Thai Leader Pats Reporter on Head, Tugs His Ear

By The Associated Press 21 November 2014

BANGKOK — Thailand’s military-installed prime minister, known for scolding journalists, is trying a new tack: patting their heads and tugging their ears.

A video posted on Facebook by Bangkok Post reporter Wassana Nanuam shows Prime Minister Prayuth Chan-ocha chatting Wednesday with reporters in the northeastern city of Khon Kaen. Some journalists kneeled in front of him to allow cameras a clear view.

Prayuth patted the baseball cap-clad head of a journalist directly in front of him, then nonchalantly tugged and twisted the man’s ear as he took questions.

Deputy government spokesman Sansern Kaewkamnerd said Thursday the gesture was good-natured teasing of reporters with whom he has become familiar.

“It came across as cute. He was smiling. They were also smiling,” he said. “It’s not weird for him to be playful with them.”

Wassana’s Facebook comments suggested that while the reporters did not appear to take offense, some Thai people might be put off, since the head is traditionally considered a semi-sacred part of the body that strangers should not touch.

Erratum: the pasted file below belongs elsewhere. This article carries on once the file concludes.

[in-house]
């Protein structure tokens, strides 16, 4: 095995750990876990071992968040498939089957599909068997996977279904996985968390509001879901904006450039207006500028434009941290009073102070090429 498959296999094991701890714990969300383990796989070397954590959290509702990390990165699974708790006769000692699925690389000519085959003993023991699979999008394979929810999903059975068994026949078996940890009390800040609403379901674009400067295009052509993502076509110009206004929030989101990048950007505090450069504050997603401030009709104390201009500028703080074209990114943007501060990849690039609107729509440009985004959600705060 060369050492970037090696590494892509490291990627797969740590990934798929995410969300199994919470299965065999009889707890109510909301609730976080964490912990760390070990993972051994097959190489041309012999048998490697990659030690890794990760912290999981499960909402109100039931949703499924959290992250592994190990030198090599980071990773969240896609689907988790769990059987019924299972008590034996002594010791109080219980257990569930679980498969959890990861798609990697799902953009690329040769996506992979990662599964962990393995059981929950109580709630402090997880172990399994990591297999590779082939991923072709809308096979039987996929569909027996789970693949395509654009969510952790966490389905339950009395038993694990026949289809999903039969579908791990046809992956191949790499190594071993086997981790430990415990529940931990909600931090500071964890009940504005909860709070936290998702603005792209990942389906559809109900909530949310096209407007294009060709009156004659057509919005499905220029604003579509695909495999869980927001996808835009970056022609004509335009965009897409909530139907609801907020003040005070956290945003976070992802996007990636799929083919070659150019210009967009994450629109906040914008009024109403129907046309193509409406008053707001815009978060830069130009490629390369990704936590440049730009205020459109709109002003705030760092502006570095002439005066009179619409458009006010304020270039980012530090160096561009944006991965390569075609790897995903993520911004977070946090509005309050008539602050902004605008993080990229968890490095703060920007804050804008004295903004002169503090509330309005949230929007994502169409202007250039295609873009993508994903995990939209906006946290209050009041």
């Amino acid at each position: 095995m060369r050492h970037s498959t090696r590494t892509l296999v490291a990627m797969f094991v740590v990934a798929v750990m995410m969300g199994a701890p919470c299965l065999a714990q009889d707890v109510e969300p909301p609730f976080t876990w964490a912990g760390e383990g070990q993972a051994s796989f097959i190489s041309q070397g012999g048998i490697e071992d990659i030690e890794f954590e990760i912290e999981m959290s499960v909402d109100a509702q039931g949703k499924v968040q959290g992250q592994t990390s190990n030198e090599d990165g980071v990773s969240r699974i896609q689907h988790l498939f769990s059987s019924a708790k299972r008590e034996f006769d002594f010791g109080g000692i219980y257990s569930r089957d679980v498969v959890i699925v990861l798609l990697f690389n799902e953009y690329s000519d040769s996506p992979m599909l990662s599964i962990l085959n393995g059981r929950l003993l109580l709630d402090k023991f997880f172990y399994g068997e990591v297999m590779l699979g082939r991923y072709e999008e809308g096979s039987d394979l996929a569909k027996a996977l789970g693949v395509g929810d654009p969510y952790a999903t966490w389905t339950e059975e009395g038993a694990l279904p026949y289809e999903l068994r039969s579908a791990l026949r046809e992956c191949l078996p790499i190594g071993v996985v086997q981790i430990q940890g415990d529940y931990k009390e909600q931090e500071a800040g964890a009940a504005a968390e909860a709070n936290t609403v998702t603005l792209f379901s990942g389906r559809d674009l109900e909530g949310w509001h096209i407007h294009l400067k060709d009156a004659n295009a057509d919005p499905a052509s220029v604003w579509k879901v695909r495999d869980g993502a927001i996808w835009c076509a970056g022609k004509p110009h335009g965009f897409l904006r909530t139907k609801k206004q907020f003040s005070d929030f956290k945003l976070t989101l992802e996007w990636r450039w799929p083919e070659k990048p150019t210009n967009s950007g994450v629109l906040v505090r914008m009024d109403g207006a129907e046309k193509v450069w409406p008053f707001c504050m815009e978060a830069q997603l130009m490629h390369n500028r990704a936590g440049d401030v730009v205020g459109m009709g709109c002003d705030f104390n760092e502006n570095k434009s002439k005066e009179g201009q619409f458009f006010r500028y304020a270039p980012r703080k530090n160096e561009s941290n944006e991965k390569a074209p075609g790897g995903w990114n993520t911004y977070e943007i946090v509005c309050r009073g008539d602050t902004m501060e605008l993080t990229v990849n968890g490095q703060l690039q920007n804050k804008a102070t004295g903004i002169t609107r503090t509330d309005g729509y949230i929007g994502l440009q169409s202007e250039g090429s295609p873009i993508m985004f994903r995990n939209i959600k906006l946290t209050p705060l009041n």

It was the second glimpse that day of an apparently kinder, gentler Prayuth. Earlier, he smiled from a podium when five university students wearing T-shirts saying “Don’t Want a Coup” stood up and gave a three-fingered salute, a symbol of protest against the May 22 military takeover that Prayuth led as army commander.

“Anyone else wants to protest? Come quickly. Then I can continue with my speech,” Prayuth said as the audience chuckled.

Prayuth is generally uncomfortable with the media. In one case, two Thai newspaper reporters were summoned by the army for asking “inappropriate” questions about when and whether Prayuth would appoint a prime minister and organize elections. In another, he pounded a podium and lambasted a senior reporter who criticized his long-winded answers to questions.

Last week, public broadcaster Thai PBS replaced the host of a TV program after a visit by army officers who complained that the show’s content was provocative. The government, which can shut the station under martial law, insists the officers merely expressed their concerns.